If you're a Premium member, your profile is complete, and your samples have been uploaded (ideally, one for every recording purpose you offer on your profile), the next step is submitting proposals! Here's how:
There are two ways to receive proposals on Voice123: Direct Invitations and Voice123 invitations.
Direct invitations come from clients who’ve hired you before or found you in our voice actor database using Search. Sometimes, clients will send you a message with a link and verification code. These are still considered direct invitations even though they don't show up in your Invitation Inbox and will appear in you Proposal Outbox once you've auditioned.
Because all invitations are time sensitive, we recommend submitting auditions as soon as possible, especially matching system invitations which are sent in batches. Make sure to link your Voice123 account to an email account you check often.
It might sound counter-intuitive not to submit proposals for every opportunity that lands in your inbox but think of it this way: the more selective you are, the higher the chances that you'll be a good fit for the job.
Recording a custom sample
Some clients will ask you to send a generic sample as your proposal. In this case, choose a sample from your profile that’s similar in style and tone to the project you're auditioning for.
If a client asks for a custom sample, record a short snippet of the script they provided (as part of the project posting) before you submit your proposal.
Keep in mind the following:
- Statistically, clients only listen to the first 7 seconds of audio before deciding if they like it or not. Read only a part of the script to prevent spending too much time auditioning and to protect yourself against unauthorized use.
- Record several takes and try to condense them into one file. This allows clients to hear a variety of different interpretations and gives you a better chance of recording in a style or tone the client likes, and ultimately a better chance of landing the job.
- If it's a short script and the client asks you to record the whole of it, watermark your audition. A watermark can be as simple as slating your name (saying your name at the beginning), adding a beep in the background, or even changing some keywords. We encourage this practice to prevent clients from using your recording without duly compensating you for it.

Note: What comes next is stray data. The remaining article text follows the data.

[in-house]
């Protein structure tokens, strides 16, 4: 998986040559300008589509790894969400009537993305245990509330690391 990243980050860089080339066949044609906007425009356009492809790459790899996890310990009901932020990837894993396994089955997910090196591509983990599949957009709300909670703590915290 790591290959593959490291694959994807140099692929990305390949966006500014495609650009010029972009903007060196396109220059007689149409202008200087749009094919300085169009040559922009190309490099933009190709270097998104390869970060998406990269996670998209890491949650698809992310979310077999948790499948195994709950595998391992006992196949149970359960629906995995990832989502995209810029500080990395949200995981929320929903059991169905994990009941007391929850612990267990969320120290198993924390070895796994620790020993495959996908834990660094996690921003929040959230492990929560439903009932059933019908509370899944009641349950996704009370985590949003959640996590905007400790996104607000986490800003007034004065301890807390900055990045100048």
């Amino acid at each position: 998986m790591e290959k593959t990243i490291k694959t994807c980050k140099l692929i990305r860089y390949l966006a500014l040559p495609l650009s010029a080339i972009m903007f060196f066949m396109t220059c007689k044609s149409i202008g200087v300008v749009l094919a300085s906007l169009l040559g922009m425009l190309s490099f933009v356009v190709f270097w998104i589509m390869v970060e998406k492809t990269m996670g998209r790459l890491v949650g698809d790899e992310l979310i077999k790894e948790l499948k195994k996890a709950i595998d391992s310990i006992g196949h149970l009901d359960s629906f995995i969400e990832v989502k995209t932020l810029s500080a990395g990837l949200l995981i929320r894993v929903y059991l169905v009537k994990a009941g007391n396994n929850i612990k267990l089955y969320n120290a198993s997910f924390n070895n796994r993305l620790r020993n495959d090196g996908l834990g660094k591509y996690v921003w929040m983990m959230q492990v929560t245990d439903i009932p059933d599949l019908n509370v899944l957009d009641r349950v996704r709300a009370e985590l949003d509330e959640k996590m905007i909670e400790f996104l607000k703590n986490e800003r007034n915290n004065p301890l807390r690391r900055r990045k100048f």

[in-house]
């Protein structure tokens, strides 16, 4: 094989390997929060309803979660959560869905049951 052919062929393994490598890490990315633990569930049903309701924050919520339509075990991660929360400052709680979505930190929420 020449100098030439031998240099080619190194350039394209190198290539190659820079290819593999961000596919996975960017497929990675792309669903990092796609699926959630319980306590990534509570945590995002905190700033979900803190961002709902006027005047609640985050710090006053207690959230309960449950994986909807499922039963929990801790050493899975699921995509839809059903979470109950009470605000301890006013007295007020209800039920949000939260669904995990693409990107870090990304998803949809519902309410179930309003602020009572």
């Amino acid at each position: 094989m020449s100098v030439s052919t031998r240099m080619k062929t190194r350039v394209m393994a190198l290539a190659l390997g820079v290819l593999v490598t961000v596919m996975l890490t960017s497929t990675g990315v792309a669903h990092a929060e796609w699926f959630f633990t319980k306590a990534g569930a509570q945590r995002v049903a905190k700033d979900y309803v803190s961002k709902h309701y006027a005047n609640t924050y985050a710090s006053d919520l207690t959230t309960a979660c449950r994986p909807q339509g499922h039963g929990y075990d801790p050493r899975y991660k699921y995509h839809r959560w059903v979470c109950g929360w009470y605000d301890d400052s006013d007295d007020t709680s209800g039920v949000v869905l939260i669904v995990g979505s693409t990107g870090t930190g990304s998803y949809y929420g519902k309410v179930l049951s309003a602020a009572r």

Recording a custom sample takes time but the key is being able to do them quickly. This also preps you for success as you’ll have a quicker turnaround time when you land jobs.
Filling out the audition form
After you've reviewed the terms for submitting a proposal, the process is quite easy.
If the client is looking for a custom sample, you'll have to upload the file you've saved either by dragging it onto the light blue square or browsing your files and attaching it.
Whether you're uploading an audition for a project or adding a sample to your profile, please be sure that your audio file complies with the following:
- It's in MP3 format
- The file is smaller than 2MB
- Sample rate: 44.1kHz
- Bit depth: 16 bit
- Channel: Mono
- Bitrate: 96 or 128 Kbps
If you receive an error message while uploading, check these parameters! Most of the time, an incorrect file format/parameter is the reason.
If the project has a fixed rate, you'll see what the client is willing to pay for your work. You can always submit a proposal and then try to negotiate but for the most part, it's wise to only submit proposals for fixed-rate projects if you agree with the price.
If the project is To be Defined or Flexible, you’ll have to quote your price for the work. Remember that time and experience have roles to play in determining compensation so be realistic about how long your turnaround will be. Also, keep in mind the suggested Average Industry Prices for Non-Union Work.
Use the notes section of your proposal wisely. Make sure you include your personal contact info and briefly explain why you’d be a good fit for the project. Think of it as a very concise cover letter.
If you have any problems with the proposal submission process, make sure to check the following:
- Project deadline: Ensure you’re applying before the deadline and check the time zones before you start working on your custom sample.
- Project invitation limit: If a client is only looking for 10 auditions, only 10 will be accepted even if the deadline has not been reached.
- Audio format: Your audio must be in the correct format, otherwise it won’t be accepted.
- Cache: Your browser settings may need changing. Clear your cache and cookies. We recommend using Google Chrome for the smoothest auditioning experience (here's how to clear cache files).
You can also email us at firstname.lastname@example.org.
Hope but don’t expect, look forward but never wait.
After you've submitted your proposal, the process is out of your hands. You’ll have to wait for the client to contact you if they want to hire you.
It’s very unprofessional to chase clients and ask about the status of a project or proposal. If a client wants to work with you, they’ll contact you. If they don't, move on. We post hundreds of new projects daily and each proposal is a new lesson learned. Move on, hone your craft, and keep submitting proposals. Remember that rejection isn’t failure; your voice or interpretation may just not have been a good fit for that project.